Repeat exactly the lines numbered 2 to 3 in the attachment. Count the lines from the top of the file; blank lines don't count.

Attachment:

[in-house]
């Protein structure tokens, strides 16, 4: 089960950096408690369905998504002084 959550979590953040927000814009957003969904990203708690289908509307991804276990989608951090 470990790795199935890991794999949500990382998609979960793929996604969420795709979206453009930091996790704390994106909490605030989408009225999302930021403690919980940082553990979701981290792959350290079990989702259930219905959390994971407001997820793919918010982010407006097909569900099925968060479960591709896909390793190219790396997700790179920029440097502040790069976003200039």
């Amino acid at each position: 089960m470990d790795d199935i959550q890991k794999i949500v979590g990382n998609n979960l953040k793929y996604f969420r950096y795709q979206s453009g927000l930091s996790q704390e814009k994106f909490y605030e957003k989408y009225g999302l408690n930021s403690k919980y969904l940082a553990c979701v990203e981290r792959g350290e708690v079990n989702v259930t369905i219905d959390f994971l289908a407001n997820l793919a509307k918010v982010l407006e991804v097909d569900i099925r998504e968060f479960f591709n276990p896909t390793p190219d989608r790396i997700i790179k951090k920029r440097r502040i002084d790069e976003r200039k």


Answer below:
């Protein structure tokens, strides 16, 4: 089960950096408690369905998504002084 959550979590953040927000814009957003969904990203708690289908509307991804276990989608951090 470990790795199935890991794999949500990382998609979960793929996604969420795709979206453009930091996790704390994106909490605030989408009225999302930021403690919980940082553990979701981290792959350290079990989702259930219905959390994971407001997820793919918010982010407006097909569900099925968060479960591709896909390793190219790396997700790179920029440097502040790069976003200039």
């Amino acid at each position: 089960m470990d790795d199935i959550q890991k794999i949500v979590g990382n998609n979960l953040k793929y996604f969420r950096y795709q979206s453009g927000l930091s996790q704390e814009k994106f909490y605030e957003k989408y009225g999302l408690n930021s403690k919980y969904l940082a553990c979701v990203e981290r792959g350290e708690v079990n989702v259930t369905i219905d959390f994971l289908a407001n997820l793919a509307k918010v982010l407006e991804v097909d569900i099925r998504e968060f479960f591709n276990p896909t390793p190219d989608r790396i997700i790179k951090k920029r440097r502040i002084d790069e976003r200039k």